Do Hedge Funds Trade on Private Information? Evidence from Upcoming Changes in Analysts’ Stock Recommendations
New York University (NYU) – Department of Accounting, Taxation & Business Law
New York University – Leonard N. Stern School of Business
Yu Ting Forester Wong
Columbia Business School – Accounting, Business Law & Taxation; Columbia University
April 7, 2014Two large financial institutions recently settled allegations of selective disclosure of private information from supply-side analysts to hedge fund clients. These allegations lead us to explore two research questions: How widespread is this transfer of private information between analysts and hedge funds? Is there evidence that hedge funds trade advantageously on this private information? Using quarterly hedge funds holdings, April Klein, Anthony Saunders and Yu Ting Forester Wong find evidence consistent with the view that large hedge funds traded profitably on upcoming analysts’ recommendation changes.
In this paper, we examine whether there is evidence consistent with large hedge funds trading opportunistically on the leakage of future analysts’ stock recommendation changes. Our research question is motivated by recent reports of large brokerage house sell-side analysts providing private information to large hedge funds. In 2013, Citigroup Global Markets Inc. agreed to pay $30 million to the Commonwealth of Massachusetts (CMOSC) to settle charges that one of its analysts improperly shared private research with four large investors one day in advance to the analyst’s release of his research report on Apple Inc. (NASDAQ:AAPL)’s demand for iPhones (CMOSC, 2013). According to the Consent Decree (CMOSC, 2013), three of these institutions traded on this information prior to its public disclosure. 2 In 2014, BlackRock, Inc. (NYSE:BLK) reached a settlement with the New York attorney general’s office to end its “global analyst survey program” aimed at “front running” changes in sell-side analysts’ recommendations (OAGNY, 2014; Morgenson, 2012). According to Morgenson (2012), hedge funds exploited their access to this private information by buying upgrades and selling downgrades prior to the public release of these recommendation changes. We refer to these transfers of nonpublic information as an information leakage from analyst to hedge fund.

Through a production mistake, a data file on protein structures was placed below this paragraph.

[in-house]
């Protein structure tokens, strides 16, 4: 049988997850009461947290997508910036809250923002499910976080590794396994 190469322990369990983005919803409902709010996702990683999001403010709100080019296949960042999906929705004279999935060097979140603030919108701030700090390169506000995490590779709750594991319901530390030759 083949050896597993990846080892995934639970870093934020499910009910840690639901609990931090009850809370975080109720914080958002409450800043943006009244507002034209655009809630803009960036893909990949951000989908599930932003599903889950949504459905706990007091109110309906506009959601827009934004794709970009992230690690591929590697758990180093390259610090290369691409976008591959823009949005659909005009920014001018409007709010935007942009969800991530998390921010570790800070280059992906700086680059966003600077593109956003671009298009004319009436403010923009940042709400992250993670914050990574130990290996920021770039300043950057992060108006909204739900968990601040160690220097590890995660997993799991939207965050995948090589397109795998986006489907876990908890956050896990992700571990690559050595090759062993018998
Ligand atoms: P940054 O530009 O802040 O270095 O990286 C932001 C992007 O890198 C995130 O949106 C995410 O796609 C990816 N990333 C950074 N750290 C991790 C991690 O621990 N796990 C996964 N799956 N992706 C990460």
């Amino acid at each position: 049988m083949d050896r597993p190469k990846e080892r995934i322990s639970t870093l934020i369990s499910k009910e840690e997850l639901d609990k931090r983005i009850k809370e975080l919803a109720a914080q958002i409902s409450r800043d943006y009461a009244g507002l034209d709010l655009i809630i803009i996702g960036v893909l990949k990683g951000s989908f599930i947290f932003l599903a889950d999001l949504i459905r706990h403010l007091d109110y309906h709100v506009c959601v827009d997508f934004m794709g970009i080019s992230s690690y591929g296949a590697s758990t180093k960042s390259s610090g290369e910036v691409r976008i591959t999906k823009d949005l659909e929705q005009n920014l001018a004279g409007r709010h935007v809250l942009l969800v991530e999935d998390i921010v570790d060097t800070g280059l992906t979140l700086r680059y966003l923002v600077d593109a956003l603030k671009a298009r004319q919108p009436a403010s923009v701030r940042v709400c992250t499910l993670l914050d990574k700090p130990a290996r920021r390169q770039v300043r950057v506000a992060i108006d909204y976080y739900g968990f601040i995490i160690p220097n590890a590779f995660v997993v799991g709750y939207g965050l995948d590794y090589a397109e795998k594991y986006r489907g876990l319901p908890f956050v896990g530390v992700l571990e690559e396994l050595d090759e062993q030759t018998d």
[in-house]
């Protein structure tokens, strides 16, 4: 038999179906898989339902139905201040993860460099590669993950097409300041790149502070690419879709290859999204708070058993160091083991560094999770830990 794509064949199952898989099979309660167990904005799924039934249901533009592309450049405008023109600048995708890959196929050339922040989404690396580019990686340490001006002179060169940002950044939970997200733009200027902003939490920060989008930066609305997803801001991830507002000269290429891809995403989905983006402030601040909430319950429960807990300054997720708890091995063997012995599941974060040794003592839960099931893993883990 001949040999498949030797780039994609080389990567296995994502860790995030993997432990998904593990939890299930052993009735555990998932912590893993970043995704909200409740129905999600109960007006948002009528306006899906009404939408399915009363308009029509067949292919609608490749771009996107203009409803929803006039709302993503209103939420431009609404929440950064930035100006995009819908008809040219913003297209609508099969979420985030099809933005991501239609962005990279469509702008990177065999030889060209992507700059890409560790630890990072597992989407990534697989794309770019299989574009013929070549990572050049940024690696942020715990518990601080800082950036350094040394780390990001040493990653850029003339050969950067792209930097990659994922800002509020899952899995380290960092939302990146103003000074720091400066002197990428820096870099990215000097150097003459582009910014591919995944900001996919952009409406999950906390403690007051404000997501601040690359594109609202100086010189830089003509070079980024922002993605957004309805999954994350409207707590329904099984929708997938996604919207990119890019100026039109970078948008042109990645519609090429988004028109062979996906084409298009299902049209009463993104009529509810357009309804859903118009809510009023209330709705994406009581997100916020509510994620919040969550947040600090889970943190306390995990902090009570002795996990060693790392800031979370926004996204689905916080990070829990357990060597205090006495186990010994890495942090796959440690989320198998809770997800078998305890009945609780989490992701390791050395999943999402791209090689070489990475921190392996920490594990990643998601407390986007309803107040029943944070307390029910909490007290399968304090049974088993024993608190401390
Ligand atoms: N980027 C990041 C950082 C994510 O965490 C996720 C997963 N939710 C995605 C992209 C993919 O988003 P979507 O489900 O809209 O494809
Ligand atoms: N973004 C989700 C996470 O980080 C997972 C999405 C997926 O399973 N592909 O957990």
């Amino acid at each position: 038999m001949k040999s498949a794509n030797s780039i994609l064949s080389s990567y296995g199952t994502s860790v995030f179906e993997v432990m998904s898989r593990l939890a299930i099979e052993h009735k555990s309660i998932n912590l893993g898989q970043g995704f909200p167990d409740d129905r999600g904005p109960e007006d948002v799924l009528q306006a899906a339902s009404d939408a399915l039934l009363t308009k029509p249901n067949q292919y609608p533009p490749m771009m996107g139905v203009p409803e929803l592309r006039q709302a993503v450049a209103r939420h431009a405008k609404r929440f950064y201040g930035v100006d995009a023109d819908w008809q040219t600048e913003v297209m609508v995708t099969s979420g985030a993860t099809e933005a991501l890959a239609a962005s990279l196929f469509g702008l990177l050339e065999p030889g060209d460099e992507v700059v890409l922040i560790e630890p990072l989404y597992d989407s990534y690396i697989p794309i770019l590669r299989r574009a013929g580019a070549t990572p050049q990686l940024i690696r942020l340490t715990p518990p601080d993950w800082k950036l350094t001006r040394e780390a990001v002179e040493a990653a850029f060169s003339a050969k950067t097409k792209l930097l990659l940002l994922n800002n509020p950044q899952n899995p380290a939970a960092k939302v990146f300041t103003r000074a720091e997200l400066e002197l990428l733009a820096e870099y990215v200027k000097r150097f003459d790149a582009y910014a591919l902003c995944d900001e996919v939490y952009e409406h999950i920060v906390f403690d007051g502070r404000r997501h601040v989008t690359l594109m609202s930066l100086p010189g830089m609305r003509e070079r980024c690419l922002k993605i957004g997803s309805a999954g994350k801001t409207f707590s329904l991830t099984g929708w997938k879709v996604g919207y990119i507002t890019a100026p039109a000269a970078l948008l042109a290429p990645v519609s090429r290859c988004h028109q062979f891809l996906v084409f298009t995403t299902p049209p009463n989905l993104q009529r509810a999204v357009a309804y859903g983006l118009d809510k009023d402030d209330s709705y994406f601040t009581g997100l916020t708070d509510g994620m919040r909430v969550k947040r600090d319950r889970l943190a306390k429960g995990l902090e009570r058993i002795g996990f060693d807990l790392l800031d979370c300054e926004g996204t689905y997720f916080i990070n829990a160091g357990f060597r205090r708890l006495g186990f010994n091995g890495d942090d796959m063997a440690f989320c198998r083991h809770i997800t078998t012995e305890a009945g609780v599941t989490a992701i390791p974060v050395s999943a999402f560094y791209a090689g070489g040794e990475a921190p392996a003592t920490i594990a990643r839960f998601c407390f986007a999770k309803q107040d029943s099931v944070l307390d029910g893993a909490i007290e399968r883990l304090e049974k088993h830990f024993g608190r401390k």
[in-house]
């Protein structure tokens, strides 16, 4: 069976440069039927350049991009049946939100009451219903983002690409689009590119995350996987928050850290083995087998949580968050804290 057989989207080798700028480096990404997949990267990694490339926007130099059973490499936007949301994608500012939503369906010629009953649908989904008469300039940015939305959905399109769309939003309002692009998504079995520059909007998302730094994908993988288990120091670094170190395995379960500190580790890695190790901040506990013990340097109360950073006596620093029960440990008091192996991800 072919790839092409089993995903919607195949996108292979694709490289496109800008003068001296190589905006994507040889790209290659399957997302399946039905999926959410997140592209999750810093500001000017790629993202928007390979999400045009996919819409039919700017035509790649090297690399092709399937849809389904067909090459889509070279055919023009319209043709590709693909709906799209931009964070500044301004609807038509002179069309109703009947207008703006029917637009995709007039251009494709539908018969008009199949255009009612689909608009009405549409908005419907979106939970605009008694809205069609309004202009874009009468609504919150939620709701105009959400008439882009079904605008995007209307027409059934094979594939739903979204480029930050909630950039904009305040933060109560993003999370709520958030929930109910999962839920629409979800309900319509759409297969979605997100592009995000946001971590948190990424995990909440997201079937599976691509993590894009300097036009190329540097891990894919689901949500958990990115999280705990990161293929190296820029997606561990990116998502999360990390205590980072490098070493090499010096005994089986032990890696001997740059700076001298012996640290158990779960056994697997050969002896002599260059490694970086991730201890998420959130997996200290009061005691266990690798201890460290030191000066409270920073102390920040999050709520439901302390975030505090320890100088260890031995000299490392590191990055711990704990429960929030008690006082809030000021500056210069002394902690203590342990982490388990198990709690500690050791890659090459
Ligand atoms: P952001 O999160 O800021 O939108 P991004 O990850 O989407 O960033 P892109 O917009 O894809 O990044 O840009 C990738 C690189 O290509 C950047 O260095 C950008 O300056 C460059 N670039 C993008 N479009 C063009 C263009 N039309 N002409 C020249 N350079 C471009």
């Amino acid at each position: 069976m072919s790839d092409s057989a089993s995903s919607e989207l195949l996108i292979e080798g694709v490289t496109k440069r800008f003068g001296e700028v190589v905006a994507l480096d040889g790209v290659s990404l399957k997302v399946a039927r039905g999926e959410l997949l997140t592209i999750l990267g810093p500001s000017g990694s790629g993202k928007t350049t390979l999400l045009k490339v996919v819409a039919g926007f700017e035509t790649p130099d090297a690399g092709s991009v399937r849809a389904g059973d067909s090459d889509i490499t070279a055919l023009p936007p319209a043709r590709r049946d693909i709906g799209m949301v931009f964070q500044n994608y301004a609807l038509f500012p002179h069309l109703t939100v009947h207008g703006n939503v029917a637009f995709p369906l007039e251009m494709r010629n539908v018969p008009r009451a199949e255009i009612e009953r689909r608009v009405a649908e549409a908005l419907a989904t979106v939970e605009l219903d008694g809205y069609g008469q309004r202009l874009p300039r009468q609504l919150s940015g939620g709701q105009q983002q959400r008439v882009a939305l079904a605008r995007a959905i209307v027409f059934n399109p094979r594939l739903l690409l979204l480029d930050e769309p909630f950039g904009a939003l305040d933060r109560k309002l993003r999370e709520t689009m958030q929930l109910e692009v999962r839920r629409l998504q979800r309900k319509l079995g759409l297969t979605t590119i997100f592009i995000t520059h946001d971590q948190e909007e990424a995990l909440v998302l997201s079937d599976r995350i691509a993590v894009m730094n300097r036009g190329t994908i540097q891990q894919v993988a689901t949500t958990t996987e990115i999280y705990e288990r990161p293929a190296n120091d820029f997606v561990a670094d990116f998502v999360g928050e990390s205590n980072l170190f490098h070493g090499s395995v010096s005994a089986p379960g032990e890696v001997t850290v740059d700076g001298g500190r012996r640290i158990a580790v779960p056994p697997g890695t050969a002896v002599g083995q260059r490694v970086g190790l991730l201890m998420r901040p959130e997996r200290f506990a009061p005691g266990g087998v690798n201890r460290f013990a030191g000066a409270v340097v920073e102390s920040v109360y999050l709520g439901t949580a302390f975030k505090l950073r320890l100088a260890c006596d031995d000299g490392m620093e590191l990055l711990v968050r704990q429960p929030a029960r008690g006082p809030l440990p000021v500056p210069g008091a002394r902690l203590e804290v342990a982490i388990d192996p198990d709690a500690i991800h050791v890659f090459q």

Our main question is: are these are isolated cases, or, conversely, has a larger group of hedge funds traded prior to analysts’ recommendation changes? To answer this question, we gather announcement dates for over 70,000 analysts’ recommendation changes from 2006 through 2011, inclusive, for the seven large brokerage firms identified by Morgenson (2012). Using SEC Form 13F filings, we select all 57 hedge funds managing investments of at least $10 billion, and then examine their trading patterns prior to and after the public disclosure of these recommendation changes.
Using the FirstCall database, we are able to identify the exact date of the recommendation change. Hedge fund trading dates, however, are not available because hedge funds are required to report their holdings on a quarterly basis only through a Form 13F filing. Thus, in any quarter, we can observe a change in holdings for that quarter, but we are unable to identify the timing of the trades.
Full study Via SSRN
H/T Wesley Grey of Turnkey Analyst